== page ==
Below, I use my reverse discounted cash flow (DCF) model to show the growth expectations baked into Intel’s current stock price. Intel’s current valuation implies its:

  • NOPAT margin falls to 25% (five-year average vs. 26% TTM) and
  • revenue falls 4% compounded annually for the next decade, which assumes a 6% decline in 2021 (equal to consensus estimate) and a 3.3% decline each year thereafter (vs. consensus estimates of -0.1% in 2022 and +2.1% in 2023).

In this scenario, Intel’s NOPAT falls 4% compounded annually and is just $13.4 billion in 2030, or 34% below its 2020 NOPAT. See the math behind this reverse DCF scenario. Figure 6 compares Intel’s implied future NOPAT in this scenario with its historical NOPAT.

Figure 6: Current Price Implies a Permanent Decline in NOPAT

36% Upside If Intel Grows Profits by <1%

My analysis reveals INTC holds significant upside potential even if it grows NOPAT by less than 1% compounded annually. If I assume Intel’s:

  • NOPAT margin falls to 25% (five-year average vs. 26% TTM) and
  • revenue grows by 1% compounded annually for the next decade, which assumes a 1.7% compounded annual decline from 2021 to 2023 (equal to consensus estimates) and growth of just 2% each year thereafter, which is below the average global GDP growth rate of 3.5% since 1961, then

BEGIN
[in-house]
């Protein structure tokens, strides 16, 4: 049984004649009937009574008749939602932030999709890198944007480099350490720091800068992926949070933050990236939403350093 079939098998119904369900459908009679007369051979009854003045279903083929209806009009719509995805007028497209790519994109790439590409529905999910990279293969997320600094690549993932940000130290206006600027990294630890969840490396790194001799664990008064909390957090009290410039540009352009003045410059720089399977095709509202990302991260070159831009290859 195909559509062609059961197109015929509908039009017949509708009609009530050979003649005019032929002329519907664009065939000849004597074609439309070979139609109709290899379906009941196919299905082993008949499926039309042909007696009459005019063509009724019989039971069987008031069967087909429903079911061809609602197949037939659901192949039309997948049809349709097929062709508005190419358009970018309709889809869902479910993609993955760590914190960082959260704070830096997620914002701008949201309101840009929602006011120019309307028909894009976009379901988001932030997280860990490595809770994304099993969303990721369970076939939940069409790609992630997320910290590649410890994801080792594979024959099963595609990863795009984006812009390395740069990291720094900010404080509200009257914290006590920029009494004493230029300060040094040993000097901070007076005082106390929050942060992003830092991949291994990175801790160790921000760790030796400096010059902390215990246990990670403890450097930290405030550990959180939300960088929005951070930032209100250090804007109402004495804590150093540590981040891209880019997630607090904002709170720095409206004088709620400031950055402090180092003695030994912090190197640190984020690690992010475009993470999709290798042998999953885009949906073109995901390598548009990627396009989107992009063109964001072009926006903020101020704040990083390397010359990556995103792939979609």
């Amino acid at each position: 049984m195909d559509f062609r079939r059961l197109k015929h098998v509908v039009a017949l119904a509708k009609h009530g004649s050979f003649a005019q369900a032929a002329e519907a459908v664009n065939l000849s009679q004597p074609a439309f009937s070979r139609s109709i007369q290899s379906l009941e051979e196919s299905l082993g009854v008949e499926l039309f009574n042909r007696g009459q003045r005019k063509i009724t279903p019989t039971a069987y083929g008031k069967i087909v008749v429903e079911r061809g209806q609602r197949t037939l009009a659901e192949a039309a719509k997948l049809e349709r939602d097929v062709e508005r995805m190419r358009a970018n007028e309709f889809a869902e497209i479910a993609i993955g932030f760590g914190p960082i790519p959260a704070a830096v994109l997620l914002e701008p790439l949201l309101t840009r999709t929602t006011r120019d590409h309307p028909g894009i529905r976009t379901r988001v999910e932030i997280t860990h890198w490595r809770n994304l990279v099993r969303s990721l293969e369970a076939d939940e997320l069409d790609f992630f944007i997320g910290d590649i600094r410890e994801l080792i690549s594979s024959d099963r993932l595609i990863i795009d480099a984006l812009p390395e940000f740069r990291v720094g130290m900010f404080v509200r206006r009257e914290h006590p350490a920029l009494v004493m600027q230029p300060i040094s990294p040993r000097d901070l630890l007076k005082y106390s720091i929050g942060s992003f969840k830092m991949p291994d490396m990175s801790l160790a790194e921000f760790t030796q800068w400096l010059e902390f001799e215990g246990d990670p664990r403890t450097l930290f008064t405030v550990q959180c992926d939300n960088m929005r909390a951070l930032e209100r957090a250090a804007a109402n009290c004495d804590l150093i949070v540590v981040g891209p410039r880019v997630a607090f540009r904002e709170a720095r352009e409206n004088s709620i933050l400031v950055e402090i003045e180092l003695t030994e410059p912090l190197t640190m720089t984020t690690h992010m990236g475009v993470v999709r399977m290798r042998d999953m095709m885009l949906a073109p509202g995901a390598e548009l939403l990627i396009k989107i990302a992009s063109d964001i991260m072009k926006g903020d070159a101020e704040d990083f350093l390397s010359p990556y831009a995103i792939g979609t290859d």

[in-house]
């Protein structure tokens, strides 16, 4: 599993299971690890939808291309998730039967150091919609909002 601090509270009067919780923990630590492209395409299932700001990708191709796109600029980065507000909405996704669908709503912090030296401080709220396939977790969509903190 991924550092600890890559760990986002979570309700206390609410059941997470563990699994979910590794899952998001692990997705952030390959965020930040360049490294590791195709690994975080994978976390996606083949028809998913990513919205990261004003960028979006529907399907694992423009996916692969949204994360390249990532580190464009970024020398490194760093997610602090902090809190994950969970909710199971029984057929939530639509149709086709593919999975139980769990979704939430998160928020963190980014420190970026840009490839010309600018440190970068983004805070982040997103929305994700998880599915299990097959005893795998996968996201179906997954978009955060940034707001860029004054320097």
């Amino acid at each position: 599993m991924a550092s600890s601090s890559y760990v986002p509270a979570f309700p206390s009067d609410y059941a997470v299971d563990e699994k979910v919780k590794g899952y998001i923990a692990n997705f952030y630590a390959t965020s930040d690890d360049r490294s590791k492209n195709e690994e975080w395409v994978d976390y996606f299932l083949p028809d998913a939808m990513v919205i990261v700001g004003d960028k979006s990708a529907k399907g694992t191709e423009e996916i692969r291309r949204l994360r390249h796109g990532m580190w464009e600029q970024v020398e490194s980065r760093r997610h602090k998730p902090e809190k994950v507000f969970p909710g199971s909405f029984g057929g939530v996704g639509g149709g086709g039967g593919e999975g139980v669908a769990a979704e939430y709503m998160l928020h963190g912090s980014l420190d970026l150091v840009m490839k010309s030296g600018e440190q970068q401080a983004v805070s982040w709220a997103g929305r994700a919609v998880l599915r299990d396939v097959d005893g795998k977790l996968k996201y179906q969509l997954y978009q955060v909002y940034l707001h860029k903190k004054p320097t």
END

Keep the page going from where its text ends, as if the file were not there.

the stock is worth $87/share today – a 36% upside to the current stock price. See the math behind this reverse DCF scenario. Figure 7 compares Intel’s implied future NOPAT in this scenario with its historical NOPAT.

Figure 7: INTC Holds 36% Upside If 2030 Profits Are Just 5% Above 2020 Levels

Even Quality ETFs Can Have Some Bad Holdings

Despite a good methodology and allocating most of its assets to Attractive-or-better rated stocks, not every VALQ holding offers quality risk/reward. Dentsply Sirona, Inc. (XRAY) is one such low-quality holding.

Since acquiring Sirona Dental in 2015 in an all-stock deal valued at $5.5 billion, the firm has failed to realize the synergies it hoped the deal would bring. Per Figure 8, Dentsply Sirona’s Core Earnings fell from $477 million in 2016 to just $190 million in 2020. The firm’s Core Earnings margin fell from 13% in 2016 to 6% in 2020 while its ROIC fell from 5% to 2% over the same time.

Figure 8: Dentsply Sirona’s Revenue & Core Earnings Since 2016

The Market Expects Dentsply Sirona’s NOPAT to Rise 154%

Below, I use my reverse DCF model to show the growth expectations baked into Dentsply Sirona’s current stock price. To justify its current price of $63/share, the firm must:

  • immediately improve NOPAT margin to 8.9% (equal to 2019 vs. 8.5% in 2020) and